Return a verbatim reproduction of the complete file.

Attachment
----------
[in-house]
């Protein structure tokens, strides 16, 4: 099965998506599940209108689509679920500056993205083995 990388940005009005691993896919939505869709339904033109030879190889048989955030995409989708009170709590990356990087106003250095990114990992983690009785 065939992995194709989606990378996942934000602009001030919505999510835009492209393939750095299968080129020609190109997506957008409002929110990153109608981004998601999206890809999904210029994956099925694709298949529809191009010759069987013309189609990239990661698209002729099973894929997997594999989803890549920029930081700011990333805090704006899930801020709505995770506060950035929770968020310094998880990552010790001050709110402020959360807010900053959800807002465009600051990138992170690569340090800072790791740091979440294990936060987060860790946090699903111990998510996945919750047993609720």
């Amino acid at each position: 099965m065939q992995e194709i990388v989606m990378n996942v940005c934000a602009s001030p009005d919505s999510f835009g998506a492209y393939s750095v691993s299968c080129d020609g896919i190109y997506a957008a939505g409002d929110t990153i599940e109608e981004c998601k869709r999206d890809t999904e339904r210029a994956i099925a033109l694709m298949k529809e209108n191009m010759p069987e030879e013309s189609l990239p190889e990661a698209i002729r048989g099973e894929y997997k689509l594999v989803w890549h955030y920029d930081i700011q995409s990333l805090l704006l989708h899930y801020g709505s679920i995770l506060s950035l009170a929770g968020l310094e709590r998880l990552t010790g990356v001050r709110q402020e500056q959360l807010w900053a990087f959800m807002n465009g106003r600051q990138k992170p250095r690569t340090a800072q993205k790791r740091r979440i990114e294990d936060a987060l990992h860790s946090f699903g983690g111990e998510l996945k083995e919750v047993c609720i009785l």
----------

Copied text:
[in-house]
């Protein structure tokens, strides 16, 4: 099965998506599940209108689509679920500056993205083995 990388940005009005691993896919939505869709339904033109030879190889048989955030995409989708009170709590990356990087106003250095990114990992983690009785 065939992995194709989606990378996942934000602009001030919505999510835009492209393939750095299968080129020609190109997506957008409002929110990153109608981004998601999206890809999904210029994956099925694709298949529809191009010759069987013309189609990239990661698209002729099973894929997997594999989803890549920029930081700011990333805090704006899930801020709505995770506060950035929770968020310094998880990552010790001050709110402020959360807010900053959800807002465009600051990138992170690569340090800072790791740091979440294990936060987060860790946090699903111990998510996945919750047993609720």
């Amino acid at each position: 099965m065939q992995e194709i990388v989606m990378n996942v940005c934000a602009s001030p009005d919505s999510f835009g998506a492209y393939s750095v691993s299968c080129d020609g896919i190109y997506a957008a939505g409002d929110t990153i599940e109608e981004c998601k869709r999206d890809t999904e339904r210029a994956i099925a033109l694709m298949k529809e209108n191009m010759p069987e030879e013309s189609l990239p190889e990661a698209i002729r048989g099973e894929y997997k689509l594999v989803w890549h955030y920029d930081i700011q995409s990333l805090l704006l989708h899930y801020g709505s679920i995770l506060s950035l009170a929770g968020l310094e709590r998880l990552t010790g990356v001050r709110q402020e500056q959360l807010w900053a990087f959800m807002n465009g106003r600051q990138k992170p250095r690569t340090a800072q993205k790791r740091r979440i990114e294990d936060a987060l990992h860790s946090f699903g983690g111990e998510l996945k083995e919750v047993c609720i009785l």